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Direct Perception and Choiceless Awareness

Myrtle Creek joins the ocean

Myrtle Creek joins the Pacific

I was out at Arizona Beach Lodge for two days over this last weekend on a private retreat. Here are some of my reflections.

My interest is to connect with those of you who are engaged in their own exploration of consciousness on the background of their direct experience. For me ‘direct experience’ is the same as direct perception. I know that sometimes the term ‘experience’ is seen as that which is recognized by the mind after the fact. For example, I see a tree and then I reflect on that ‘seeing’ and the taking in of the image of the tree. In other words, there is a subject-object relationship.  Direct experience and direct perception for me point to the pure happening of ‘me’, as one integral part of this one beingness coming into contact with another integral part, which I, out of convention, call with the word ‘tree’.
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Time is on my side…


“We see you ask yourselves where has this week gone, where has this month gone, where has this year gone? You all do it, without the realization that Time within you has sped up. Others who do not vibrate as quickly as you do; do not have the same perception of Time as you have.  Every one of your sub-atomic particles rotating within the etheric substance that flows through you as electromagnetism, creates Time for you. The faster those subatomic particles spin, the faster Time goes for each of you.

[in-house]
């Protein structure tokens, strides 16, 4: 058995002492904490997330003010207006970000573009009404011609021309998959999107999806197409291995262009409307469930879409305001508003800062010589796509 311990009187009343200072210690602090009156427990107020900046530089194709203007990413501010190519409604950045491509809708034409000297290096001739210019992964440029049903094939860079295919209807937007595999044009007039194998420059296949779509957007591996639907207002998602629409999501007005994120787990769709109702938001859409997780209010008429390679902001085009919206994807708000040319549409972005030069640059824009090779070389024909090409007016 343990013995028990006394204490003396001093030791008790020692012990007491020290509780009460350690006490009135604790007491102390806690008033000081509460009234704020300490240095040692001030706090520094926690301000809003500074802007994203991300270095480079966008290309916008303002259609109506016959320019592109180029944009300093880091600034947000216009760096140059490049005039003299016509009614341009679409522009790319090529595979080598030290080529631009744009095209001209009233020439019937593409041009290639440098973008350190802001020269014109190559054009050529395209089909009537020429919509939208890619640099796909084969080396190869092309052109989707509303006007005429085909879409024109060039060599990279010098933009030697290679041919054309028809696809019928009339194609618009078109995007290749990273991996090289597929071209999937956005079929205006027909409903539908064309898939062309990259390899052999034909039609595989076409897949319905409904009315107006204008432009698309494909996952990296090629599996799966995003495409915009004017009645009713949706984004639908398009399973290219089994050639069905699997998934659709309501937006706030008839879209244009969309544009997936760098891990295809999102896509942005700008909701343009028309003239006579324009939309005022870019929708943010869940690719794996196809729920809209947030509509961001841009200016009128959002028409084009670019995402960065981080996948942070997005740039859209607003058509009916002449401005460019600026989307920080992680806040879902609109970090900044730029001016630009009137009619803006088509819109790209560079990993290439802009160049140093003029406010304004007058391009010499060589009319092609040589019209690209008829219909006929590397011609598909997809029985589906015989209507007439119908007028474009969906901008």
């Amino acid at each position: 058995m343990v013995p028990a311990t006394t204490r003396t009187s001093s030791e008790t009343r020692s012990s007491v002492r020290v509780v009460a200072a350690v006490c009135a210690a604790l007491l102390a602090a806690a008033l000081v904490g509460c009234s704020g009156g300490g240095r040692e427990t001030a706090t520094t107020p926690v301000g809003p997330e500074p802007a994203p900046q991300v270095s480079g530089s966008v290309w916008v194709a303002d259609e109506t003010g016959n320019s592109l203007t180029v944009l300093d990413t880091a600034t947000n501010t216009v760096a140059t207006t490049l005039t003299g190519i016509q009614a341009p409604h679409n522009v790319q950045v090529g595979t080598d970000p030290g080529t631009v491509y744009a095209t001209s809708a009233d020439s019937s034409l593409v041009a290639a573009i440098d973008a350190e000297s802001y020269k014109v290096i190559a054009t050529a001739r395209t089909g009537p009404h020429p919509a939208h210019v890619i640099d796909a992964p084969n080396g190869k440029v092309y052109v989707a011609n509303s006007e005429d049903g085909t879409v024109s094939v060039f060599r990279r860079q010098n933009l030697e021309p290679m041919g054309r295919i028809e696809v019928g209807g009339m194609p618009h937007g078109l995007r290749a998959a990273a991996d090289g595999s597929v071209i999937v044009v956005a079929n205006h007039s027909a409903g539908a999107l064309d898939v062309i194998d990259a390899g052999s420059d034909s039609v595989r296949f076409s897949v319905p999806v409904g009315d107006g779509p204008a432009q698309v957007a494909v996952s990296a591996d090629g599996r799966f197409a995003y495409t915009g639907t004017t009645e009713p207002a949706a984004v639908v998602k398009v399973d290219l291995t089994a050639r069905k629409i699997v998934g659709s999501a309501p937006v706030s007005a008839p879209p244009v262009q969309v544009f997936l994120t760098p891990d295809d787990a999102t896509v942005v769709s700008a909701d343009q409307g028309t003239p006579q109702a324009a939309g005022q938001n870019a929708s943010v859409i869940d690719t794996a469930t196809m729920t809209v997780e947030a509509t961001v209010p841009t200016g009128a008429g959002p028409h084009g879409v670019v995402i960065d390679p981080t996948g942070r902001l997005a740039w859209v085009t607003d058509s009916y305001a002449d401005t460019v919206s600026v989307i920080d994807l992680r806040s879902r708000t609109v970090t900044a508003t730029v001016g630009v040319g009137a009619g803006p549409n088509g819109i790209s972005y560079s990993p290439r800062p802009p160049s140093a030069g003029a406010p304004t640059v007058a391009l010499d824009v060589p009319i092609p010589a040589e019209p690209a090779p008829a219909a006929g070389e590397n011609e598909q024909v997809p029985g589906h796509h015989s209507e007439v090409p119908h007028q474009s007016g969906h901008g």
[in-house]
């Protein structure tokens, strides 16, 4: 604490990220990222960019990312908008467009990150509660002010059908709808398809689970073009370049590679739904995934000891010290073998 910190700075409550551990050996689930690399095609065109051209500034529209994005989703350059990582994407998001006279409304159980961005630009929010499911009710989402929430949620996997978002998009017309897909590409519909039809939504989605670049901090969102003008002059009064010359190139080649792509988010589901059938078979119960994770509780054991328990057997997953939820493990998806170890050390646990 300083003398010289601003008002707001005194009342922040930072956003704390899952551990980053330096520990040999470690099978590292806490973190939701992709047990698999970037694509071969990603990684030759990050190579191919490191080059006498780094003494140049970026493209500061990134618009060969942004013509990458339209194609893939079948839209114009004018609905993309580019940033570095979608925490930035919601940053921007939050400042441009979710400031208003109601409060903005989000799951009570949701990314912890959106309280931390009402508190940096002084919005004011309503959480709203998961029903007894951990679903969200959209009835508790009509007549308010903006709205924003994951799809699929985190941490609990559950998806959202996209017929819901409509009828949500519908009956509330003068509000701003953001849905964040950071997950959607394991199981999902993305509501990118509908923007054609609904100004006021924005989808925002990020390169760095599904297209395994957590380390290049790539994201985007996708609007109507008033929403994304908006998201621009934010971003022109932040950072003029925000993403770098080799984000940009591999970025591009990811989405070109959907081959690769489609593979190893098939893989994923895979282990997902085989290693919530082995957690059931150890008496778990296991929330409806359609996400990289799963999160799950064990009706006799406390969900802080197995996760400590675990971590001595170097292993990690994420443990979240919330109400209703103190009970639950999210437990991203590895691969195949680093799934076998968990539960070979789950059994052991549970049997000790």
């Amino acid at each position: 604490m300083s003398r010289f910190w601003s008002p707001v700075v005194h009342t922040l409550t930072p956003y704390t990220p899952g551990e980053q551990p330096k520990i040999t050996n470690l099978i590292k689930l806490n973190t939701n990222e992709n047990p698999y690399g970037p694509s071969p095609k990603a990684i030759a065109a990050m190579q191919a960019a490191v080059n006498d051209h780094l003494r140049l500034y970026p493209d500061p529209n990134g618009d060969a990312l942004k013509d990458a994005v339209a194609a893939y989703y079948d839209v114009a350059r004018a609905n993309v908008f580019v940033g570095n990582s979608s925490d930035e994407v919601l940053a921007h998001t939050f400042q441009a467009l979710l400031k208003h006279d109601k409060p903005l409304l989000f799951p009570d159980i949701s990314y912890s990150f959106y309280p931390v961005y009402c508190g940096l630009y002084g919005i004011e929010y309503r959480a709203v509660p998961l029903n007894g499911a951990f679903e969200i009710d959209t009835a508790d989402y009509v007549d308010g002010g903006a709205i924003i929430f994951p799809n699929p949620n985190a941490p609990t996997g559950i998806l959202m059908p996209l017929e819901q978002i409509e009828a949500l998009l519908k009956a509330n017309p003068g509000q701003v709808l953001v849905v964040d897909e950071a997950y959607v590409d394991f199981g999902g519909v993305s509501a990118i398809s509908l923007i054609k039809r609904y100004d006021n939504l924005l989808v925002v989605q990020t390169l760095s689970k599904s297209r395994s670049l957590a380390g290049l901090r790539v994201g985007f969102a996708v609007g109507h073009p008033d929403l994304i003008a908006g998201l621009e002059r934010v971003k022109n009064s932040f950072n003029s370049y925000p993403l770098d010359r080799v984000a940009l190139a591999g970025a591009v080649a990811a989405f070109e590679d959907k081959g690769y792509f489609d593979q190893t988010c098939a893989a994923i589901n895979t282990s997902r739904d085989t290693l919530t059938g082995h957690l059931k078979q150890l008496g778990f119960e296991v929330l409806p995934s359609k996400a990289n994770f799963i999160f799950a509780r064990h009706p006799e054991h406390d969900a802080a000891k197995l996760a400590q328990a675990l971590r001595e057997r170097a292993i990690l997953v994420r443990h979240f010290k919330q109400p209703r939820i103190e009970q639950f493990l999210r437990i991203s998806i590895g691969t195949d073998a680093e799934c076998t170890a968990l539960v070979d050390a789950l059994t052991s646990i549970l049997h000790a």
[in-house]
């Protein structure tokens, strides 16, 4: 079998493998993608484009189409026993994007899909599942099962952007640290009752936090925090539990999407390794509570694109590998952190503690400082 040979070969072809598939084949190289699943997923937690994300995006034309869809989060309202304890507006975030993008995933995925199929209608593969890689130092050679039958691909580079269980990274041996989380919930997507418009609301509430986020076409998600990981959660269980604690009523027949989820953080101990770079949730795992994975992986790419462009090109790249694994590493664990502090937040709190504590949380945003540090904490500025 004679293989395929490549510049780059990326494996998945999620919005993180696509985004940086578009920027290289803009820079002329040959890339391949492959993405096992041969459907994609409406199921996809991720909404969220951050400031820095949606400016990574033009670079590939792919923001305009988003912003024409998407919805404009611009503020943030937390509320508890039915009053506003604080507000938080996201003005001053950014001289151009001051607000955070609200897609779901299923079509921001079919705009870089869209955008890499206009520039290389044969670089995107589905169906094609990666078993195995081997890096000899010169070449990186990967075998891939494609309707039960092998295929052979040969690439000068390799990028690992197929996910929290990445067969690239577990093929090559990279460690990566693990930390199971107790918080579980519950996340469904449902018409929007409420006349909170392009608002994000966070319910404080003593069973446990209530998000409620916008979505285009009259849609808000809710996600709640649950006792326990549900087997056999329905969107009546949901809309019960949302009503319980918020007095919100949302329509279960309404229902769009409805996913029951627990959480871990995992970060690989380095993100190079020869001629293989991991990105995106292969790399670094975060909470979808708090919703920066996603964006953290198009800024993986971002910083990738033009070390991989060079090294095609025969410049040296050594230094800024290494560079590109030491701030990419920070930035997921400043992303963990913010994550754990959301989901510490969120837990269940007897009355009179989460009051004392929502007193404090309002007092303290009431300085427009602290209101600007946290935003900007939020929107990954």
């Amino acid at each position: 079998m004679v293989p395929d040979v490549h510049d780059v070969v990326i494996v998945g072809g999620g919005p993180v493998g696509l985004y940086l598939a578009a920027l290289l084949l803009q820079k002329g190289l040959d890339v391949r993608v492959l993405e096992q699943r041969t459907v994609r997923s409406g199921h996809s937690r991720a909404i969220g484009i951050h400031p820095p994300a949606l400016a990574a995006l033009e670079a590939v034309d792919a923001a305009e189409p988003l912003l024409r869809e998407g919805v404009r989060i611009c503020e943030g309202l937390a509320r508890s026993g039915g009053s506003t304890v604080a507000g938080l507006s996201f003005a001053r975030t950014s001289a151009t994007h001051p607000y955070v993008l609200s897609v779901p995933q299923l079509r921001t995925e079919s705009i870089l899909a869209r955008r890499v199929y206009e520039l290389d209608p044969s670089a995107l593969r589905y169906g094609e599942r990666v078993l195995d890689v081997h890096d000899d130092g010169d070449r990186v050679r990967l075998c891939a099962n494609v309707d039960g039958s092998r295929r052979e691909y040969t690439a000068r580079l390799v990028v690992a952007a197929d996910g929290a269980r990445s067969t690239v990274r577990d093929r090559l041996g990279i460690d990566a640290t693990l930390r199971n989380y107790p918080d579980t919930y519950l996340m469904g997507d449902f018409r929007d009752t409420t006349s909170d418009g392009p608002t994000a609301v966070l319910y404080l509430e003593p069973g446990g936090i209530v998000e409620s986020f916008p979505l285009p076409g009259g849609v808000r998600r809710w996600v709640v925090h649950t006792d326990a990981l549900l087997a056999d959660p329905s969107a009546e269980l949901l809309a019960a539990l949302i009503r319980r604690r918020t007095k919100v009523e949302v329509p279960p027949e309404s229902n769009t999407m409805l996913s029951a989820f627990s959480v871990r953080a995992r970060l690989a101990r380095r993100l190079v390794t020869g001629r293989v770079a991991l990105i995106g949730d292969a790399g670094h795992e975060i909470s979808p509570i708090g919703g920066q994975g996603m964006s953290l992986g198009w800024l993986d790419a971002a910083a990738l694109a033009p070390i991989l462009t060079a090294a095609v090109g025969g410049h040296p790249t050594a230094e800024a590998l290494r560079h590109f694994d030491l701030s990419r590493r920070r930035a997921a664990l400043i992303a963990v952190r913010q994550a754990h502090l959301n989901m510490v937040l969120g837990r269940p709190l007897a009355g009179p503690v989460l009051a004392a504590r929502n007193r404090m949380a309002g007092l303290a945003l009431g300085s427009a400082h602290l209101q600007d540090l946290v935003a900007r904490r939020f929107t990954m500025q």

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This post is Pam’s comment to my post on the Tornado in Oklahoma and my response to her comment:

“Our Souls Touched – Tornado in Oklahoma”

Pam’s comment:

“Tomas, thank you for sharing this. Indeed our hearts go out… and break while going.

Mother Nature has not only been ignored by homosapiens (since the beginning of their ascent) but terribly abused, plundered mercilessly. Not to be pessimistic, but there is nothing we can do to eliminate the harm we’ve already caused, the repercussions of which we are now experiencing. Yes, it would be wise to listen now to Mother, as you say, and to learn from our past mistakes. But look around, what is the likelihood of that happening? Keystone Pipeline, anyone? Let’s have a little “fracking” party, perhaps? How about we fell all the Amazon trees to build new homes and shopping centers? We need more of those. And create new dams throughout the once vast tropical land; we need the water more than the native species that live there. Oh, and let’s not forget to spray our manicured lawns and those pesky little dandelions with some Round Up, not to worry that it’ll destroy the GMO’d corn & other vegetables that are being grown nearby should its mist migrate. We don’t want weeds, nor bugs, nor any other ‘alien’ lifeform, do we?

I wonder, has Mother decide we are the aliens?

Sigh. Sorry.